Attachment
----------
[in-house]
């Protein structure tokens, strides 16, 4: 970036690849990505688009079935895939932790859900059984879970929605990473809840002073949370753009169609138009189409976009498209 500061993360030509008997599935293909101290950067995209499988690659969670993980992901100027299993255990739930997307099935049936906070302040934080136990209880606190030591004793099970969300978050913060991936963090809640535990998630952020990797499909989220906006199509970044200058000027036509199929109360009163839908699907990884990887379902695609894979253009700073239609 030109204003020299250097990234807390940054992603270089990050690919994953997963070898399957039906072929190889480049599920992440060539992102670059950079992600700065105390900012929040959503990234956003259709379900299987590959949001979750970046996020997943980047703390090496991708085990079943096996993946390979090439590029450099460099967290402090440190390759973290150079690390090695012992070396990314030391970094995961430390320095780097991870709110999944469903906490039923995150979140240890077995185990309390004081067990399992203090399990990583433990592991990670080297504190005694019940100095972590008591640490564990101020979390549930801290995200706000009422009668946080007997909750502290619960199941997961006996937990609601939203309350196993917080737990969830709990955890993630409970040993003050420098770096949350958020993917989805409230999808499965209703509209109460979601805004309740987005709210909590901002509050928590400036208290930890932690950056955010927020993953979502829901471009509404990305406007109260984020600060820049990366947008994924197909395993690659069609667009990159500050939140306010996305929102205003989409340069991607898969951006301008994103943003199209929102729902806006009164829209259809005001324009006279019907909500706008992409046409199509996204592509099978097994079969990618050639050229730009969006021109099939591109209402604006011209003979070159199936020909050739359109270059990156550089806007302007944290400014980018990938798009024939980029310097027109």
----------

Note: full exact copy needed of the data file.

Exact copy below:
[in-house]
């Protein structure tokens, strides 16, 4: 970036690849990505688009079935895939932790859900059984879970929605990473809840002073949370753009169609138009189409976009498209 500061993360030509008997599935293909101290950067995209499988690659969670993980992901100027299993255990739930997307099935049936906070302040934080136990209880606190030591004793099970969300978050913060991936963090809640535990998630952020990797499909989220906006199509970044200058000027036509199929109360009163839908699907990884990887379902695609894979253009700073239609 030109204003020299250097990234807390940054992603270089990050690919994953997963070898399957039906072929190889480049599920992440060539992102670059950079992600700065105390900012929040959503990234956003259709379900299987590959949001979750970046996020997943980047703390090496991708085990079943096996993946390979090439590029450099460099967290402090440190390759973290150079690390090695012992070396990314030391970094995961430390320095780097991870709110999944469903906490039923995150979140240890077995185990309390004081067990399992203090399990990583433990592991990670080297504190005694019940100095972590008591640490564990101020979390549930801290995200706000009422009668946080007997909750502290619960199941997961006996937990609601939203309350196993917080737990969830709990955890993630409970040993003050420098770096949350958020993917989805409230999808499965209703509209109460979601805004309740987005709210909590901002509050928590400036208290930890932690950056955010927020993953979502829901471009509404990305406007109260984020600060820049990366947008994924197909395993690659069609667009990159500050939140306010996305929102205003989409340069991607898969951006301008994103943003199209929102729902806006009164829209259809005001324009006279019907909500706008992409046409199509996204592509099978097994079969990618050639050229730009969006021109099939591109209402604006011209003979070159199936020909050739359109270059990156550089806007302007944290400014980018990938798009024939980029310097027109």